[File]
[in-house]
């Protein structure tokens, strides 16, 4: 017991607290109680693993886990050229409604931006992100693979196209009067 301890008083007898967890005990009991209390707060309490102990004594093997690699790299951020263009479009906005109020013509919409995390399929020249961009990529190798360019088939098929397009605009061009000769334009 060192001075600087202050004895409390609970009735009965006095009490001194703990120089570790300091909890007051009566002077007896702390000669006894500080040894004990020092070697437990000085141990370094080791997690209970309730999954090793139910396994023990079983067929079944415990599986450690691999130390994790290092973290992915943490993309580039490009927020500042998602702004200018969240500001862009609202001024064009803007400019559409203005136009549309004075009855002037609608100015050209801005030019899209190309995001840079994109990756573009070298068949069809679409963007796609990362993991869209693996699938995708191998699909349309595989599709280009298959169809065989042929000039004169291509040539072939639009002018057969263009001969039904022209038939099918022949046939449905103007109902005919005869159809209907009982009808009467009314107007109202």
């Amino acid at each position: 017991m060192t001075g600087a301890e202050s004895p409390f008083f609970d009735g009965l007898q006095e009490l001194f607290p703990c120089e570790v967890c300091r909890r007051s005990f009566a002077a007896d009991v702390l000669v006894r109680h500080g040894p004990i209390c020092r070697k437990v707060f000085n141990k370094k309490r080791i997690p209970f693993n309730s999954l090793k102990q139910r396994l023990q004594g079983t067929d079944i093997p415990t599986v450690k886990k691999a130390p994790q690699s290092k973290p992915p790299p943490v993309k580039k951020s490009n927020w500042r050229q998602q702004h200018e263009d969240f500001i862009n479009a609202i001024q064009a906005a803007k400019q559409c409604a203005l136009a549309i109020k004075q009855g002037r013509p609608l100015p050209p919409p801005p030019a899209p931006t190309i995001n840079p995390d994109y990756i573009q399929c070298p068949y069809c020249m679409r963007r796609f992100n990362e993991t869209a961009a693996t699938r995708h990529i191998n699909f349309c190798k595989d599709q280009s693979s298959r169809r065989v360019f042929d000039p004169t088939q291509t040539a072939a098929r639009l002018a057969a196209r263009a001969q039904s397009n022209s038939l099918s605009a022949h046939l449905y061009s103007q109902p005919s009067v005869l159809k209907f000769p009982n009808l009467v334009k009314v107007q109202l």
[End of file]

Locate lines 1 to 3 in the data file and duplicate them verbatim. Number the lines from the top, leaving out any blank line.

[in-house]
């Protein structure tokens, strides 16, 4: 017991607290109680693993886990050229409604931006992100693979196209009067 301890008083007898967890005990009991209390707060309490102990004594093997690699790299951020263009479009906005109020013509919409995390399929020249961009990529190798360019088939098929397009605009061009000769334009 060192001075600087202050004895409390609970009735009965006095009490001194703990120089570790300091909890007051009566002077007896702390000669006894500080040894004990020092070697437990000085141990370094080791997690209970309730999954090793139910396994023990079983067929079944415990599986450690691999130390994790290092973290992915943490993309580039490009927020500042998602702004200018969240500001862009609202001024064009803007400019559409203005136009549309004075009855002037609608100015050209801005030019899209190309995001840079994109990756573009070298068949069809679409963007796609990362993991869209693996699938995708191998699909349309595989599709280009298959169809065989042929000039004169291509040539072939639009002018057969263009001969039904022209038939099918022949046939449905103007109902005919005869159809209907009982009808009467009314107007109202």
């Amino acid at each position: 017991m060192t001075g600087a301890e202050s004895p409390f008083f609970d009735g009965l007898q006095e009490l001194f607290p703990c120089e570790v967890c300091r909890r007051s005990f009566a002077a007896d009991v702390l000669v006894r109680h500080g040894p004990i209390c020092r070697k437990v707060f000085n141990k370094k309490r080791i997690p209970f693993n309730s999954l090793k102990q139910r396994l023990q004594g079983t067929d079944i093997p415990t599986v450690k886990k691999a130390p994790q690699s290092k973290p992915p790299p943490v993309k580039k951020s490009n927020w500042r050229q998602q702004h200018e263009d969240f500001i862009n479009a609202i001024q064009a906005a803007k400019q559409c409604a203005l136009a549309i109020k004075q009855g002037r013509p609608l100015p050209p919409p801005p030019a899209p931006t190309i995001n840079p995390d994109y990756i573009q399929c070298p068949y069809c020249m679409r963007r796609f992100n990362e993991t869209a961009a693996t699938r995708h990529i191998n699909f349309c190798k595989d599709q280009s693979s298959r169809r065989v360019f042929d000039p004169t088939q291509t040539a072939a098929r639009l002018a057969a196209r263009a001969q039904s397009n022209s038939l099918s605009a022949h046939l449905y061009s103007q109902p005919s009067v005869l159809k209907f000769p009982n009808l009467v334009k009314v107007q109202l």